The hackers’ bounty: how much do cybercriminals make from innocent users?
Cybercriminals could be raking in profits 20 times greater than the cost of their attacks, according to figures compiled by Kaspersky Lab experts.
Cybercriminals could be raking in profits 20 times greater than the cost of their attacks, according to figures compiled by Kaspersky Lab experts. Their research compared the cost of the most frequently used hacker tools with the money stolen in a successful malicious operation.
"Buying malware is currently not a problem: it’s easy to find them on various hacker forums, and they are relatively cheap, making them attractive. A cybercriminal following this illegal path doesn’t even need any skills – for a fixed price they can get an off-the-peg package to launch their attacks at will. As a result, users need to be especially careful to ensure they don’t lose their money or data. They should also protect their devices and all online operations performed on them, using a specialized solution such as Kaspersky Internet Security - multi-device”, says Alexander Gostev, Chief Security Expert at Kaspersky Lab.
For example, creating a phishing page to mimic a popular social network and setting up a spam mass mailing linking to the fake site currently costs an average of $150. However, if the users catch 100 people they can net up to $10,000 by selling sensitive data. The victims, in turn, lose their valuable contacts, personal photos and messages.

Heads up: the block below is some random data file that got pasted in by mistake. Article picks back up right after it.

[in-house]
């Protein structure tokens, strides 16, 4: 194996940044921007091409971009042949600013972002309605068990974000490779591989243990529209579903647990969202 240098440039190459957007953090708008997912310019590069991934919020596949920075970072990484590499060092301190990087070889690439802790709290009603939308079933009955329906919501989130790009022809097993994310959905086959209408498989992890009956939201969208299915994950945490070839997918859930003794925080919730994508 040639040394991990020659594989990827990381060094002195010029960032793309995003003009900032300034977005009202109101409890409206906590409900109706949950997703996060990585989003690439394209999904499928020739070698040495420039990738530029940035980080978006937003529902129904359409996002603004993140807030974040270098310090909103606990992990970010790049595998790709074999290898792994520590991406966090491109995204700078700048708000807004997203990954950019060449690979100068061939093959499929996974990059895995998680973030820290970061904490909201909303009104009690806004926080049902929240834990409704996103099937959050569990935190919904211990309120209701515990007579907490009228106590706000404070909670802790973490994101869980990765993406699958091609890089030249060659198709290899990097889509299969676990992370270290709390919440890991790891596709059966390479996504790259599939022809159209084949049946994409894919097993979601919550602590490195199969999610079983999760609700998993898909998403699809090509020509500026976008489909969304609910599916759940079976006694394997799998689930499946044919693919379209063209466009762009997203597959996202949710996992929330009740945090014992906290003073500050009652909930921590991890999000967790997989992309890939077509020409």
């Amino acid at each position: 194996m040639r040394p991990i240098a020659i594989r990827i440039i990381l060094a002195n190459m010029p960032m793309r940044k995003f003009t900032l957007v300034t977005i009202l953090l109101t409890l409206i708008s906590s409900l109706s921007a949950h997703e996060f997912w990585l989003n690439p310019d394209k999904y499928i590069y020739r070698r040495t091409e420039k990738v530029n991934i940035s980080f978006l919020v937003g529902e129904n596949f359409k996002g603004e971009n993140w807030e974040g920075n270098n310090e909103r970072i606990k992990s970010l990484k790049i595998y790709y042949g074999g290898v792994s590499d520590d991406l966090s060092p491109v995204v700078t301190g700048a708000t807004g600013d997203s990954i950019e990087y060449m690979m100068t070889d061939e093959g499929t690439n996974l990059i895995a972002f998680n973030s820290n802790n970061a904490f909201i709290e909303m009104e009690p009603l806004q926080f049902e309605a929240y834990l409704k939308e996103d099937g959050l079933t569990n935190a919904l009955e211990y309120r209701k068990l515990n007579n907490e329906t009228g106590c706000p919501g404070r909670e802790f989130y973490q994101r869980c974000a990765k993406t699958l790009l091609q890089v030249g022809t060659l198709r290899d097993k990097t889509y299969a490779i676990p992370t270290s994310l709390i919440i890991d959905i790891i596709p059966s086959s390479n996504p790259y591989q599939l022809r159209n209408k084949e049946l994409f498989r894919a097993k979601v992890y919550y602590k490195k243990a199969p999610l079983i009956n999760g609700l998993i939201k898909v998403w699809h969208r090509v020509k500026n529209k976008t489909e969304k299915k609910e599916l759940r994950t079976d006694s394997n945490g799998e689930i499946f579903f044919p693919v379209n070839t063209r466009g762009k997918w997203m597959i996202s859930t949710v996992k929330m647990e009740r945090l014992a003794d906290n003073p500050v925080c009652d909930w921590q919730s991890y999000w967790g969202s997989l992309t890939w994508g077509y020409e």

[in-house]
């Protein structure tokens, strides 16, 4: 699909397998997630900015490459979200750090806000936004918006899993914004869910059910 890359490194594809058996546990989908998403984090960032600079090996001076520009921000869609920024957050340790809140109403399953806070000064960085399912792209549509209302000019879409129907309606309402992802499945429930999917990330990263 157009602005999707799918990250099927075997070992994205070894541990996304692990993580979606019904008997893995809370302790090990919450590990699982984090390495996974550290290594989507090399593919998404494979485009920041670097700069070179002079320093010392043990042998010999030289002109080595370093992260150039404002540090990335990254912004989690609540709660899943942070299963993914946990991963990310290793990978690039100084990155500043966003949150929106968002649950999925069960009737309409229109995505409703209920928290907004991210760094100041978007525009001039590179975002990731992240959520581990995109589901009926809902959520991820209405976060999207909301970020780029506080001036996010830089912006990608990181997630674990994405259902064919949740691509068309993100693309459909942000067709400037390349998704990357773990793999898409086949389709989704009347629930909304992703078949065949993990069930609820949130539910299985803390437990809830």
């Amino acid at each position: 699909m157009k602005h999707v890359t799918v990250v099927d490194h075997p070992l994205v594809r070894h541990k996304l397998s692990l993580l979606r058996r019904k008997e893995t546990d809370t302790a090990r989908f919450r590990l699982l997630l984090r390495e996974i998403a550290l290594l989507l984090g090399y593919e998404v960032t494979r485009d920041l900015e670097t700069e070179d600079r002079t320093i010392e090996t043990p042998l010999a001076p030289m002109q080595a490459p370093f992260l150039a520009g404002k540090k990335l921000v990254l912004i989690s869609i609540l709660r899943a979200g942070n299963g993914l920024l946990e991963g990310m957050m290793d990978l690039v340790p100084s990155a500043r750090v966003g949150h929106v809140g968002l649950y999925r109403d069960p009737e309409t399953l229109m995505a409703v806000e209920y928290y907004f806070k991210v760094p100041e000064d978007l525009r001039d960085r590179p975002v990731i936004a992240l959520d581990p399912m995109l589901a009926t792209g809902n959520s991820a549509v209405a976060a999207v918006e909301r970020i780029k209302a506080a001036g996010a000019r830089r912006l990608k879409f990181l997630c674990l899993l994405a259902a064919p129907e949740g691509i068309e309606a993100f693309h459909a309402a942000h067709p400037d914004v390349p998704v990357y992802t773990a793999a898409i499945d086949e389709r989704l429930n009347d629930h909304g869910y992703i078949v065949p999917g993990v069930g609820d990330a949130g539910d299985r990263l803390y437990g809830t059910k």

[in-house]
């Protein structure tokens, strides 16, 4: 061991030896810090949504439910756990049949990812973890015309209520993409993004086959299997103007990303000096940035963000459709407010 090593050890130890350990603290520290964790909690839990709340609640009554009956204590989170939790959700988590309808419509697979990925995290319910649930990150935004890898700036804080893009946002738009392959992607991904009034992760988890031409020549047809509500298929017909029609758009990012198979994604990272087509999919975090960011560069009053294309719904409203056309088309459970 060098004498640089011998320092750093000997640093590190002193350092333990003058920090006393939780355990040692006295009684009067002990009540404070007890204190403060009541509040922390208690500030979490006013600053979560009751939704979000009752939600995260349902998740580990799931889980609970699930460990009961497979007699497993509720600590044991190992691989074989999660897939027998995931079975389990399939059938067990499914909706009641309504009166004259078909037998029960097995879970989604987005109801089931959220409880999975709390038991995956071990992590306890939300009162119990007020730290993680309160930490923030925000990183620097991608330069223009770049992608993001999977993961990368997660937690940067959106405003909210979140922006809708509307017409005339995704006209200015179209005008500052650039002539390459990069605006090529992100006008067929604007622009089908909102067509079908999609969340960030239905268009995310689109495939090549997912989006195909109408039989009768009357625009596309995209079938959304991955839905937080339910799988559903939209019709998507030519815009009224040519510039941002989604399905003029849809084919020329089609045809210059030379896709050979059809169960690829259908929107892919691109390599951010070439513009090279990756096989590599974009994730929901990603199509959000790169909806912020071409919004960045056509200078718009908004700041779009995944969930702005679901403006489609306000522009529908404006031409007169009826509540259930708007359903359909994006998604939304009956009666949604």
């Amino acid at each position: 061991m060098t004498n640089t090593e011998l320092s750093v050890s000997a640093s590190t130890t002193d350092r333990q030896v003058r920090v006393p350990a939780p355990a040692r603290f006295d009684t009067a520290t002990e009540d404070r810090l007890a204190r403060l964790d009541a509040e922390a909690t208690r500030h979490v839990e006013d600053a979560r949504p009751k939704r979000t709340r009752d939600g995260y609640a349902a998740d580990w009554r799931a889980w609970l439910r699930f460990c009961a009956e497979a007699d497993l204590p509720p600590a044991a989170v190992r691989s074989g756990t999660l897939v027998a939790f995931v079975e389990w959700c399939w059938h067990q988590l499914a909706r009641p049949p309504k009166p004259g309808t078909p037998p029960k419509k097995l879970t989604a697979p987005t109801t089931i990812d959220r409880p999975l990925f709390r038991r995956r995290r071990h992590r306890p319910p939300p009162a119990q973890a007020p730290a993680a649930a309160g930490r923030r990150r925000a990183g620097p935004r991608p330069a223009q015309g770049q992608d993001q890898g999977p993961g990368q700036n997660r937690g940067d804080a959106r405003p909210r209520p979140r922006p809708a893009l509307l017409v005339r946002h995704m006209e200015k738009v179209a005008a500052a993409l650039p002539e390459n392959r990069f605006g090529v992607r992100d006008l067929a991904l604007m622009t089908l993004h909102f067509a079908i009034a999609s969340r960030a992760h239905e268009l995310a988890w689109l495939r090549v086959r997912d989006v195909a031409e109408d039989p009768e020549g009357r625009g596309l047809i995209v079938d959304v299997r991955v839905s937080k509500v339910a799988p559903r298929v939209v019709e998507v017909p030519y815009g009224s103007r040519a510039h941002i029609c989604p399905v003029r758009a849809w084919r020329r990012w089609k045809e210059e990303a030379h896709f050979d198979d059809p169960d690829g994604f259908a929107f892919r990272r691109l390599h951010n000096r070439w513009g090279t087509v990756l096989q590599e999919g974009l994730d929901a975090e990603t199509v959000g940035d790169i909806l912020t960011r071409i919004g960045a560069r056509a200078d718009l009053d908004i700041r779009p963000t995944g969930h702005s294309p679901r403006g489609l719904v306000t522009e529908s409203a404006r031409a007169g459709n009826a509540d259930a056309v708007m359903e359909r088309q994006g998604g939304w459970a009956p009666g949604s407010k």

A mobile Trojan blocker is much more expensive - today it costs $1000 on average to buy and distribute the malware. However, the "payoff" is also much higher. The prices that the attackers set for unblocking a smartphone vary from $10 to $200 which means that from 100 potential victims they can get up to $20, 000.
The same sum can be earned by using encrypting ransomware but the "initial investment" will be twice as high - about $2,000. The users’ losses will be also higher because the minimum sum of the ransom requested by the fraudsters for decrypting the data is usually $100.
To really hit the jackpot, fraudsters look for banking Trojans that target money directly. After spending about $3,000 on the malware, the exploit and a spam mailing to spread them around, cybercriminals could scoop up to $72,000. The average loss of an individual victim is $722.